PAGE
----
HARTFORD, Conn. — Earlier this week, Lt. Governor Susan Bysiewicz visited Gaffney Elementary School in New Britain, CT, to announce the launch of the newly formed Connecticut Grown for Connecticut Kids Grant Program administered by Connecticut Department of Agriculture (DoAg) in collaboration with the Connecticut State Department of Education (CSDE) and the Connecticut Farm to School Collaborative (FTSC). The pilot program will be funded for two years with a total of $500,000 through American Rescue Plan Act (ARPA).
“Farm to School programming offers so many opportunities in Connecticut for producers, youth, educators, and the community,” said Lt. Governor Susan Bysiewicz. “Teaching students about nutrition and where their food comes from, connecting them with local farmers and embracing learning about different aspects of the agriculture sector will not only enhance their education, but will shape future generations with an interest in the field. I want to thank everyone who worked on the CT Grown for CT Kids Grants program and to Connecticut’s school food service and educators who work tirelessly every day to feed our youth.”
Established under P.A. 21-0002,S. 364, Connecticut Grown for Connecticut Kids Grant (CTG4CTK Grant) will be administered by Department of Agriculture through a combination of financial and technical assistance to help develop farm-to-school programs that will increase the availability of local foods in child nutrition programs, allow educators to use hands-on educational techniques to teach students about nutrition and farm-to-school connections, sustain relationships with local farmers and producers, enrich the educational experience of students, improve the health of children in the state and enhance the state’s economy.
“Connecticut Grown for Connecticut Kids Grant Program directly aligns with the priorities of our agency to increase market access for farmers and growers and educate our next generation on the importance of where their food comes from,” said Department of Agriculture Commissioner Bryan P. Hurlburt. “We are excited to administer this program and eager to see the positive impact the funded projects will have in the near and long-term.”
Eligible entities will be able to apply for up to $24,999 in funding with no match required for projects that fit within the four priority categories: Infrastructure, Experiential Learning Opportunities, Farm to School Planning and Pilot CT Grown Purchasing Programs.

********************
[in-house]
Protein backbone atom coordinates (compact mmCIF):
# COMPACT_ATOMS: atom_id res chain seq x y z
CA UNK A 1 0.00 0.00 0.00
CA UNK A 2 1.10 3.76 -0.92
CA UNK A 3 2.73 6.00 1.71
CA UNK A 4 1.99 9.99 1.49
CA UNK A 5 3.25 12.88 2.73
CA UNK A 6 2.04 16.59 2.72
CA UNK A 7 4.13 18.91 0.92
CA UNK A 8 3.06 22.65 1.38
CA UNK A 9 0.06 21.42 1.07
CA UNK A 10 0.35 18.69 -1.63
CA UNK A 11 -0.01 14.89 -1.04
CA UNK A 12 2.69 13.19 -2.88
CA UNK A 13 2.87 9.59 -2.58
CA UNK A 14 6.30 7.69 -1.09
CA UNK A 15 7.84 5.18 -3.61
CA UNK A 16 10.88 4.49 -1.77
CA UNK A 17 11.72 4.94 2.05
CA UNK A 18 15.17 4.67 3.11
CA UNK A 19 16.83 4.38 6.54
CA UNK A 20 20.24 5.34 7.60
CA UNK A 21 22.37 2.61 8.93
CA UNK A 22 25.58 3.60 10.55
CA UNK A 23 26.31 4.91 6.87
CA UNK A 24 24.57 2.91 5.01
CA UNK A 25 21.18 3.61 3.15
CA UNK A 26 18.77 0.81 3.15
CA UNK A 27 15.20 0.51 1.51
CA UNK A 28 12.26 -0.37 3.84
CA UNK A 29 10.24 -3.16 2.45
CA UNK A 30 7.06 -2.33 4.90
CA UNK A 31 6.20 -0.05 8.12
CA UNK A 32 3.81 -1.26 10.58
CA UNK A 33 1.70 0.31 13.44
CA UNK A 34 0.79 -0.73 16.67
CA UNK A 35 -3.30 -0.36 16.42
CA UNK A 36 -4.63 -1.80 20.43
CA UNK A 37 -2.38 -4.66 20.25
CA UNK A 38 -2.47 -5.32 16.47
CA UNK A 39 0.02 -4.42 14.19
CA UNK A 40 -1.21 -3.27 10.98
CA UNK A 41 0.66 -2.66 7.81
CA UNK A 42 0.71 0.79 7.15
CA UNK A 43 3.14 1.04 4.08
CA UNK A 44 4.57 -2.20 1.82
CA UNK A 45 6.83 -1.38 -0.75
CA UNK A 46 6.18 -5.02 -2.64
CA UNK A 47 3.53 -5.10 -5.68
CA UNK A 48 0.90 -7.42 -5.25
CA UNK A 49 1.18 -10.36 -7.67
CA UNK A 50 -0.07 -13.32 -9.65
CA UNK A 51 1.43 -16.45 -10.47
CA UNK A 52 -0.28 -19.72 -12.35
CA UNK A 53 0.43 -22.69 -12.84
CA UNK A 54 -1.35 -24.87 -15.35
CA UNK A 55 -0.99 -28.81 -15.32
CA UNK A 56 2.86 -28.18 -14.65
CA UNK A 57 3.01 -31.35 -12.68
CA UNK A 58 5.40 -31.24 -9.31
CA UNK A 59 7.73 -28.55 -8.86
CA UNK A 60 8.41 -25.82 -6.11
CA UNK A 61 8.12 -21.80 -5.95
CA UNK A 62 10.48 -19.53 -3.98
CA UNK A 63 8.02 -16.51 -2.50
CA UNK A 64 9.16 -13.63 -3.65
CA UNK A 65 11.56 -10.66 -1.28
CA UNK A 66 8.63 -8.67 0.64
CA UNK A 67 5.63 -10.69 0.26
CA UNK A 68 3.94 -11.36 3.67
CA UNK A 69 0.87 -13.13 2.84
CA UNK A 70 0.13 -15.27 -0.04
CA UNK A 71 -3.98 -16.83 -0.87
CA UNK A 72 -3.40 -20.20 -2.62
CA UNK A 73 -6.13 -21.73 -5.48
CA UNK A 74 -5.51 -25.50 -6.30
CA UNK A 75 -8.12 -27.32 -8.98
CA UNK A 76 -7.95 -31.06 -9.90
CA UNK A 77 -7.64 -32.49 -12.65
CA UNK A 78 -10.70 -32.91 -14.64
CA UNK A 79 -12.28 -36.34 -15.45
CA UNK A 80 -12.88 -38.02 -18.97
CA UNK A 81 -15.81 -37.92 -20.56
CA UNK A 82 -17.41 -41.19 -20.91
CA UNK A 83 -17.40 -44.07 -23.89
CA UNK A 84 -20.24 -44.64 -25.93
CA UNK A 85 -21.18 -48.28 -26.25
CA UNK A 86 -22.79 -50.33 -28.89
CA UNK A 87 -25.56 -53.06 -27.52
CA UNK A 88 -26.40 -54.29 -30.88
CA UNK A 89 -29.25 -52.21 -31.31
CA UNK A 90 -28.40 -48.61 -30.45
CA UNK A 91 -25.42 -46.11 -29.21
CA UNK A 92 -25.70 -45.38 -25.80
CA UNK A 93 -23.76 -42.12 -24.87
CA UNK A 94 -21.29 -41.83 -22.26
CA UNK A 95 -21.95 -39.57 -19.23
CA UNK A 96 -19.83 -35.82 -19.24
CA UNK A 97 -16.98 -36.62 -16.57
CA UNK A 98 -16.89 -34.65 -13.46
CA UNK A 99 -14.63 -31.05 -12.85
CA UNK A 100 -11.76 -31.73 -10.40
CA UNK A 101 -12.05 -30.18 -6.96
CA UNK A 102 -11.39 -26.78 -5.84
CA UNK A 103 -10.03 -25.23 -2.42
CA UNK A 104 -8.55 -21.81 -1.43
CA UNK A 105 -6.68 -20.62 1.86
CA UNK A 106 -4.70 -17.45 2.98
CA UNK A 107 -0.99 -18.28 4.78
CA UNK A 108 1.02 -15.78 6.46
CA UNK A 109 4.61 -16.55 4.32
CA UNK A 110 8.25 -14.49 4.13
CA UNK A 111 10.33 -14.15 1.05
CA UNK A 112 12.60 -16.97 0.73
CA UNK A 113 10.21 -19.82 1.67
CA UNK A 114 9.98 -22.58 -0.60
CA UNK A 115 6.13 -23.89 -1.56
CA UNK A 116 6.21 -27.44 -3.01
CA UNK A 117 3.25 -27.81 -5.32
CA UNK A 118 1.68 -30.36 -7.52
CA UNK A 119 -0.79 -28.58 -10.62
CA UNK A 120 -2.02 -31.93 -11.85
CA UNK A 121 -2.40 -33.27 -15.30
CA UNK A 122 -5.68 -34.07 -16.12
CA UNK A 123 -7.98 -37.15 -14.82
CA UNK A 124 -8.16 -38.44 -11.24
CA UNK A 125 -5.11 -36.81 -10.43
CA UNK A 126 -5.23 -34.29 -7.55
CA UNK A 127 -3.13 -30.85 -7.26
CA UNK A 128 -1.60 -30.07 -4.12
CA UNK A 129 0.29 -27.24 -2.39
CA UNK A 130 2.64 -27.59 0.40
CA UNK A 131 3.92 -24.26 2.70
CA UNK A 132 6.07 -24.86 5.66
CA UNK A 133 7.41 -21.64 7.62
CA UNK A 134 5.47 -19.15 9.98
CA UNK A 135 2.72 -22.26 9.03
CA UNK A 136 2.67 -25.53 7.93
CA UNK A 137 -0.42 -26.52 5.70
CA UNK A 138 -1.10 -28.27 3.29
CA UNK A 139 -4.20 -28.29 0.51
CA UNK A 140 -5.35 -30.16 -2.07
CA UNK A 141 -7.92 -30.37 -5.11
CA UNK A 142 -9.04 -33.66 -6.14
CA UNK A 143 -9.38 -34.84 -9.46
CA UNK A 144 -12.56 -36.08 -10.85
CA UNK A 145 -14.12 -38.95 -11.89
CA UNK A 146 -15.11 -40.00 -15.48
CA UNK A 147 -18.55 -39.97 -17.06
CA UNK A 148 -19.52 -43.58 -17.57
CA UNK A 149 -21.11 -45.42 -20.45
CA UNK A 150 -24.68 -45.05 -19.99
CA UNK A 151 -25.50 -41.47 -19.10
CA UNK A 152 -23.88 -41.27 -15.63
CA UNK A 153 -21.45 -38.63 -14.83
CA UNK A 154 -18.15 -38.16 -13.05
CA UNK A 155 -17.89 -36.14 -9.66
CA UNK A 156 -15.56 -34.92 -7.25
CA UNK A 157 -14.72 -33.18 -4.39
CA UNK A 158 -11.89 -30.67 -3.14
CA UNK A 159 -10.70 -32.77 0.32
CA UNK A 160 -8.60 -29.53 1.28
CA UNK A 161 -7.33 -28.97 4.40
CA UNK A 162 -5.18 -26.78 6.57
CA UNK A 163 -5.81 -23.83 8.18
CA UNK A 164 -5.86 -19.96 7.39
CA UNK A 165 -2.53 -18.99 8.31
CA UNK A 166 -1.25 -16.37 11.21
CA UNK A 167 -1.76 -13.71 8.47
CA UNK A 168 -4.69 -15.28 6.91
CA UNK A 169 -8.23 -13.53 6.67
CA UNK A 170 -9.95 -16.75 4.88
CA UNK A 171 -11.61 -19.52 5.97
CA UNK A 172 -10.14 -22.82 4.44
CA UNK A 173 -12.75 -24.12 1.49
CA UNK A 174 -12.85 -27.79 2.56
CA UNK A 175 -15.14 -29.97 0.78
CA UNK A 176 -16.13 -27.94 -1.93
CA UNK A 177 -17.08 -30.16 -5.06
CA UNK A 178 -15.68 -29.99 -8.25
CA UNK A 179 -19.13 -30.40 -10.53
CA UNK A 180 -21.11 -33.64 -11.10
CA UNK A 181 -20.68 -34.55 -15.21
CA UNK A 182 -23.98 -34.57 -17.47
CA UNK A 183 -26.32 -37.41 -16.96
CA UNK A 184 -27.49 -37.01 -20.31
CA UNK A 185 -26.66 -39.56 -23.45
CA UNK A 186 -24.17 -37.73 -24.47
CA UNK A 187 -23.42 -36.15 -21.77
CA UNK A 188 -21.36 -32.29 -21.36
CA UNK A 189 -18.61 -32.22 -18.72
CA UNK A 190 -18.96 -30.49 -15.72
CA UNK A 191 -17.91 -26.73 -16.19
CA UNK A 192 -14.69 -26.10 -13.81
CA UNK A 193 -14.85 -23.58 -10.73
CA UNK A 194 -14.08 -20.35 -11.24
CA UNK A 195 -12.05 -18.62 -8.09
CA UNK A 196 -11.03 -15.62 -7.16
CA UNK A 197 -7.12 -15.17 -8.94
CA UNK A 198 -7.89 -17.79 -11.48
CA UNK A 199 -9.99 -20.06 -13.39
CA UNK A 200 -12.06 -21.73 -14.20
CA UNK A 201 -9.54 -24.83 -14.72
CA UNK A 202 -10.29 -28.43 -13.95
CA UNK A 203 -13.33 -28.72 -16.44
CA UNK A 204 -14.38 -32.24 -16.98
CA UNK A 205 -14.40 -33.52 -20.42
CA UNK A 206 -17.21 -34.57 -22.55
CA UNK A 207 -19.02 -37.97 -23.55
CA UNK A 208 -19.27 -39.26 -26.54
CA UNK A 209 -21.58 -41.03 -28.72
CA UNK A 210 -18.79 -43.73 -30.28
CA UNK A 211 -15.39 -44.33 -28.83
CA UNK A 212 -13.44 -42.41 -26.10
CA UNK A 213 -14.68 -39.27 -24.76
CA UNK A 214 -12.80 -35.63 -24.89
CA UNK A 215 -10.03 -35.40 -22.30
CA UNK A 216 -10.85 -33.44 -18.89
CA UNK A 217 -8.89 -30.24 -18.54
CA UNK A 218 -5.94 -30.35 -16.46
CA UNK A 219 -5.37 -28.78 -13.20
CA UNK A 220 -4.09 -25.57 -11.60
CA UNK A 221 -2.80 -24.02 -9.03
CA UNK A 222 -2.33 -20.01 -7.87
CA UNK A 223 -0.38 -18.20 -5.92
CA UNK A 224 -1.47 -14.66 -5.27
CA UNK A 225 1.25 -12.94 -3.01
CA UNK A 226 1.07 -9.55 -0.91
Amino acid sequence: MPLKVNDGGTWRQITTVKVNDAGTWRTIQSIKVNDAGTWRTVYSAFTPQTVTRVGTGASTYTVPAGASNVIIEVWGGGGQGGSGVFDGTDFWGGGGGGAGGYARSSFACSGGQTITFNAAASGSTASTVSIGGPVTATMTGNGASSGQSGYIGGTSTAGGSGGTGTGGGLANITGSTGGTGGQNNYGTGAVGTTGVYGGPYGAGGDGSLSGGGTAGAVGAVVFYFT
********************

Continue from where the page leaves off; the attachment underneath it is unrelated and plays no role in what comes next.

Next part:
“This important grant program will enable our school districts to continue cultivating the cafeteria as an integral part of the school ecosystem while supporting our local farms,” said State Department of Education Commissioner Charlene M. Russell-Tucker.
For interested parties, there will be a webinar and question and answer session on Tuesday, November 9, 2021, at 10:00 a.m. This will be recorded and posted on CTGrown.gov/grants. A video recording walking through how to submit your application via Salesforce will also be posted. The deadline for final submissions is December 20, 2021, at 4:00 p.m. Additional details can be found at the CT Grown for CT Kids Grant Program page.
“I am proud to have introduced this legislation,” said State Representative Bobby Gibson. “The pandemic exposed the true meaning of food insecurity, as evidenced by the many food drives and food donation efforts our state completed. The Farm to School program will go a long way towards creating a better educated generation of students when it comes to healthy living.”
“We are grateful for the leadership of the CT Department of Agriculture and CT Department of Education in this effort that will provide resources to connect students to local food and farms in the cafeteria, classroom, and in outdoor learning environments. We are especially excited to see new leaders in communities with high need receive funding to bring their innovative ideas and plans to life,” said Co-Action Team Leaders with the CT Farm to School Collaborative, Dawn Crayco of FoodCorps and Joey Listro of New Britain ROOTS.
Nationally, October is recognized as Farm to School Month to celebrate food education, school gardens, and lunch trays filled with healthy, local ingredients. The first week of October was also designated Connecticut Grown for Connecticut Kids Week. Started in 2006 as a joint effort between the CSDE and DoAg, it aims to support local agriculture, public education, and their community commitment to the importance of healthy, nutritious meals in schools.
–Connecticut Department of Agriculture